(Warning: knowledge of a romance language necessary.) On most days, my commute between home and university is between 25 and 30 minutes. This is not bad at all for a major metro area. In the past few years, however, the traffic heading west at the end of the business day has grown worse, and I have found myself caught in “rush hour traffic” more and more. What has become particularly annoying is the over population of Lexus SUVs on US 50. For those not familiar with a Lexus SUV, they are large, invariably black, and have personalized plates. They are, in comparison to other vehicles, very (extremely) broad. There is no way to see around them; they take up more than their fair share of lane space. I have come to hate them.
More than a few times there have been three Lexus in front of me at a signal light—three large Lexus backsides. (What could possibly be the plural of Lexus? Lexi as in first declension masculine? Or Lexus as in fourth declension neuter. I’m going with neuter.) The only thing worse was the day when I had three Lexus in front of me and a Hummer on either side. It was like being in a canyon. My view: three personalized plates and two Hummer chrome gas caps.
In these situations, the only thing to do is exercise the mind and parse the personalized license plates. I have noted GOTBUCKS, MCHDLRS, WINNR, and other proclamations of economic success. As if I didn’t know the drivers were in a Lexus, there have been MOMSLXS, POPSLXS, and MYLXS (various spellings) plates denoting Lexus ownership. And I have seen a Lexus owner whose exultation knew no bounds: the plate simply said MNE MNE.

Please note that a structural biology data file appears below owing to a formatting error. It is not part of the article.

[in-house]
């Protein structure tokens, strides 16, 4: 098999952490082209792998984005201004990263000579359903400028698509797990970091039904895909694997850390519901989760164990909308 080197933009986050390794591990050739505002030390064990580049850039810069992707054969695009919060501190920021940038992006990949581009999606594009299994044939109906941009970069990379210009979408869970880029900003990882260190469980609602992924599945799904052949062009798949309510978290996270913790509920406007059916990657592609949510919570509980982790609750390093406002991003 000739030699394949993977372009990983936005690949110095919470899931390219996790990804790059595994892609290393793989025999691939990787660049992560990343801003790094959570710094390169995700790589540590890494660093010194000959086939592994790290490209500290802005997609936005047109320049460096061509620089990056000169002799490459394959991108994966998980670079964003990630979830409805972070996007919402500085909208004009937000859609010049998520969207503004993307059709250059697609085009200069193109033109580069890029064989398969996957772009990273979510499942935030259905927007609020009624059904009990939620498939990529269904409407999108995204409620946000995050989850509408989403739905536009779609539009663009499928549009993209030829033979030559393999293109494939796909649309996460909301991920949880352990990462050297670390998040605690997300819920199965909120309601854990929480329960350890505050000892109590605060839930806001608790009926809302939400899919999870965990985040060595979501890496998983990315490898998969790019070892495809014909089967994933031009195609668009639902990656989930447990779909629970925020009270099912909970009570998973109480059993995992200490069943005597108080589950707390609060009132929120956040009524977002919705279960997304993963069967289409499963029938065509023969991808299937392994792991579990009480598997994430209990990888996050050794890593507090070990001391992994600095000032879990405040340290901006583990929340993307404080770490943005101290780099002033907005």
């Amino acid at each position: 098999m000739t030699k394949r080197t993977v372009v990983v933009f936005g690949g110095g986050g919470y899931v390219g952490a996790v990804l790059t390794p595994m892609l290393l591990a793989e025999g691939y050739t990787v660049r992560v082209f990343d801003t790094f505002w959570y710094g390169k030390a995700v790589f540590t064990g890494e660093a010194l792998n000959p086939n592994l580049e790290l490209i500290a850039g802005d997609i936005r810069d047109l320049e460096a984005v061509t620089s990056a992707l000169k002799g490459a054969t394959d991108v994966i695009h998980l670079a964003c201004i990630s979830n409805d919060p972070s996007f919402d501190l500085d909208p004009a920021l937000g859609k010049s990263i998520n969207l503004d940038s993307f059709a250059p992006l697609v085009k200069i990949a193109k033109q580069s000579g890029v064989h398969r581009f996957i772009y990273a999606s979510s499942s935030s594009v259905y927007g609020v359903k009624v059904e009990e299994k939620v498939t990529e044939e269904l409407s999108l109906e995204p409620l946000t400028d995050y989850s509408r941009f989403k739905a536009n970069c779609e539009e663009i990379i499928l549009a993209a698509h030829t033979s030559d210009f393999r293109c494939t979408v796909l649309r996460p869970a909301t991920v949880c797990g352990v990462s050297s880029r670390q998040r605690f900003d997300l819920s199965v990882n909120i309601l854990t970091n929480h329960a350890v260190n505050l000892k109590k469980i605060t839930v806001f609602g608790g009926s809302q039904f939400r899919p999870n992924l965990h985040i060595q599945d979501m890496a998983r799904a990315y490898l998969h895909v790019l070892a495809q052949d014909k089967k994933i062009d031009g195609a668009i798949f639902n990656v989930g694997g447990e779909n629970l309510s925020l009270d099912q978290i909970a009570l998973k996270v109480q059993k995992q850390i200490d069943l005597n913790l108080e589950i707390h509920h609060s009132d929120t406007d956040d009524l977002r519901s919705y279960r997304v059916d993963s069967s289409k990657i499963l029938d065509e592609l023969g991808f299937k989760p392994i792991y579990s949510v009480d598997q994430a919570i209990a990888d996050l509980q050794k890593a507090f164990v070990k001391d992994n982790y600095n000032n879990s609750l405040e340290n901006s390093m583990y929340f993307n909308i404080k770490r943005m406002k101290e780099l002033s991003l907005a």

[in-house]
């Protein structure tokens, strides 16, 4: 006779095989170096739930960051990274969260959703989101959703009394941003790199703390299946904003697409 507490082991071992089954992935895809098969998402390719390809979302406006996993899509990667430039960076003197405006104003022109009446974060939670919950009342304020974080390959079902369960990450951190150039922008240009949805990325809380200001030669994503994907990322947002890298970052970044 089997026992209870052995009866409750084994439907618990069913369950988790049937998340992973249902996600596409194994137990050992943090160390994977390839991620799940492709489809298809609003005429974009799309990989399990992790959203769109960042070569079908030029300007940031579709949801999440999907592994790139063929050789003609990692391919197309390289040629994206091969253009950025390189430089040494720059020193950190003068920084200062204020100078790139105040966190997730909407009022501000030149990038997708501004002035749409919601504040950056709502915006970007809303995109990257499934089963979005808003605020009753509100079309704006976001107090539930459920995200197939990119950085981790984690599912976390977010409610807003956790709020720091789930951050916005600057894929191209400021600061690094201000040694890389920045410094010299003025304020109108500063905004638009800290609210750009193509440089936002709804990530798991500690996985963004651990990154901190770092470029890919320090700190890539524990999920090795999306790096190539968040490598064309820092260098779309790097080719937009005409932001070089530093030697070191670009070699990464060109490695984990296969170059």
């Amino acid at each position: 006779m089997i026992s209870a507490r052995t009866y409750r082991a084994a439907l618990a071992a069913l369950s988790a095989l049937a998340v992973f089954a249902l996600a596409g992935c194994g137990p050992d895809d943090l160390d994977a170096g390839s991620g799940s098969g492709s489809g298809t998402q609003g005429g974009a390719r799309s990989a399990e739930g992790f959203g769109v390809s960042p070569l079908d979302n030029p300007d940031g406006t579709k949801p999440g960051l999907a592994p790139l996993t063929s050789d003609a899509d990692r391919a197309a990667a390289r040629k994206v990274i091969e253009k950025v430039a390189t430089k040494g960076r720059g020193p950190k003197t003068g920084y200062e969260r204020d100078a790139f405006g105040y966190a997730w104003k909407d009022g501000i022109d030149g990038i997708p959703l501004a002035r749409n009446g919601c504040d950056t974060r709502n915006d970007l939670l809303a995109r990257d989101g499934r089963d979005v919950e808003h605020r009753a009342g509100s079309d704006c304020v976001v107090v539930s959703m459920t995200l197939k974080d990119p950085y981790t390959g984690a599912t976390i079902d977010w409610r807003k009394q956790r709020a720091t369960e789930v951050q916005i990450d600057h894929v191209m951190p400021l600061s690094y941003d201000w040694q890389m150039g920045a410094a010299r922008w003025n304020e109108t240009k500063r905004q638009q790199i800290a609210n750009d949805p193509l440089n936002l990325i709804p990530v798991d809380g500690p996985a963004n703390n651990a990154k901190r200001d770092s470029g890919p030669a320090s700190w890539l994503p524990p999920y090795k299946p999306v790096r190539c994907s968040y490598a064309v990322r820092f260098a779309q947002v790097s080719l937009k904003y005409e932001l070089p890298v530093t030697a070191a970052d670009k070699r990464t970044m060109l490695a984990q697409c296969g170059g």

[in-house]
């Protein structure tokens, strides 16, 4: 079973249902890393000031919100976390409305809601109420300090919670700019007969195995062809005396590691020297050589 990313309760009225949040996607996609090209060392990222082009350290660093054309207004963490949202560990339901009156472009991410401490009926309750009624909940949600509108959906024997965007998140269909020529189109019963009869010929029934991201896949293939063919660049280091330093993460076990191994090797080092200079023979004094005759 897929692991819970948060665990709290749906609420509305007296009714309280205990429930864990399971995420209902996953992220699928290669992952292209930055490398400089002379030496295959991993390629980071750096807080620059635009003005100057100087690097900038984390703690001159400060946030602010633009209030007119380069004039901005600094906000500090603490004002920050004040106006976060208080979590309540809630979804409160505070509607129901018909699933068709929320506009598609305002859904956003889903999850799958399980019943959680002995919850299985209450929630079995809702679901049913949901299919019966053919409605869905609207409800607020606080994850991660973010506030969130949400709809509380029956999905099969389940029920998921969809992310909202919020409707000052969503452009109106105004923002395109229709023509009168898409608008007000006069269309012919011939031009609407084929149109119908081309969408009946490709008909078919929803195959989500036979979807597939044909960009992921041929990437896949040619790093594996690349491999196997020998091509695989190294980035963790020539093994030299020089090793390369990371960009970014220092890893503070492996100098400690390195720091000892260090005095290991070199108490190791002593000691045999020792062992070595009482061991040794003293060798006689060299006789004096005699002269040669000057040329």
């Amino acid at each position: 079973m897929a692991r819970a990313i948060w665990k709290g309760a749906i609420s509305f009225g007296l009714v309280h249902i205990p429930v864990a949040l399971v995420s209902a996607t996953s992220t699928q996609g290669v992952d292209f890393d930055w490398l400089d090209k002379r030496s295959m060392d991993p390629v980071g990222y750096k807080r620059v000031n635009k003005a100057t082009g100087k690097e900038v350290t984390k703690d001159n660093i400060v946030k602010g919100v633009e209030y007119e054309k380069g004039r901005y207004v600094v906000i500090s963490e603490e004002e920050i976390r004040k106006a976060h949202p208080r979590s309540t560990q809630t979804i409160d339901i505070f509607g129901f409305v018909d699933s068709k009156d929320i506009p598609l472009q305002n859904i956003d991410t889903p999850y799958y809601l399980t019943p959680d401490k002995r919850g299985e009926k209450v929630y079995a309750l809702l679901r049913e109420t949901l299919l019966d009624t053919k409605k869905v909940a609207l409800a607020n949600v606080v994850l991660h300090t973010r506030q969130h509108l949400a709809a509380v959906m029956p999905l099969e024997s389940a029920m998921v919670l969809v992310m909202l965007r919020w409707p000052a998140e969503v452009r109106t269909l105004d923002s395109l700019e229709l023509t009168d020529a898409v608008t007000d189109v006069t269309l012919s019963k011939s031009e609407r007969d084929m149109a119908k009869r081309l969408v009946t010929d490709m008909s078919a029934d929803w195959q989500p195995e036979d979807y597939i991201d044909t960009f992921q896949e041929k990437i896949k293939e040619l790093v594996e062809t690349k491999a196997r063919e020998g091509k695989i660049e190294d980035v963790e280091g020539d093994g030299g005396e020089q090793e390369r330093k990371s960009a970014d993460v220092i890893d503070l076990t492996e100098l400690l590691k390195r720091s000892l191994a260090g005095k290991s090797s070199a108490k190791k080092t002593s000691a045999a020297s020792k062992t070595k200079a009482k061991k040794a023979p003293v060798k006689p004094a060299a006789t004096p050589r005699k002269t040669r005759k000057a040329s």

But there was a special Lexus day about five months ago. I caught sight of the first Lexus in the right lane just after exiting the parkway onto US 50. By Stringfellow Road, there were three Lexus in front of me by several car lengths. It was inevitable that at some signal, I would face, yet again, a Lexus phalanx. Nothing to do but figure out the plates. The Lexus in the left and middle lanes had rather common, "it's-all-about-me" personalized plates, but the Lexus on the right was three cars ahead, and its plate defied interpretation. My first guess was BOSCALA. An Italian restaurant? A driver proud of his ethnic heritage? Two cars away. BSAN?? Something to do with opera? Bees and what? Byzantium? A yellow Hummer blocked my view. The commute was still young—plenty of time. Near Metrotech, the Lexus in front of me moved smartly into the right lane. A Lexus parade in the making? No, the right-lane Lexus do-si-doed into the center lane, and we all glided to a stop.
And there it was: BSAMCLO.
It took me a moment as I paged through the neural file cabinet, knitting sounds together and moving lips to try out the sounds of different letters. Bingo! From the Spanish besar and so on. My imagination went wild. I pictured him each evening leaving work and pausing just a moment for to smile briefly before he joined the commute or stopping for a satisfied minute before he backed out of the garage in the morning. Did he take a certain joy in sitting in traffic in front of a Hummer? The most wonderful thing was that he had managed to get the plate by the VDOT which has rules about such things. Yes, indeed, BSAMCLO was better than the red Mustang convertible with the QUIM plate.
I laughed all the way home. A liberal arts education is a wonderful thing.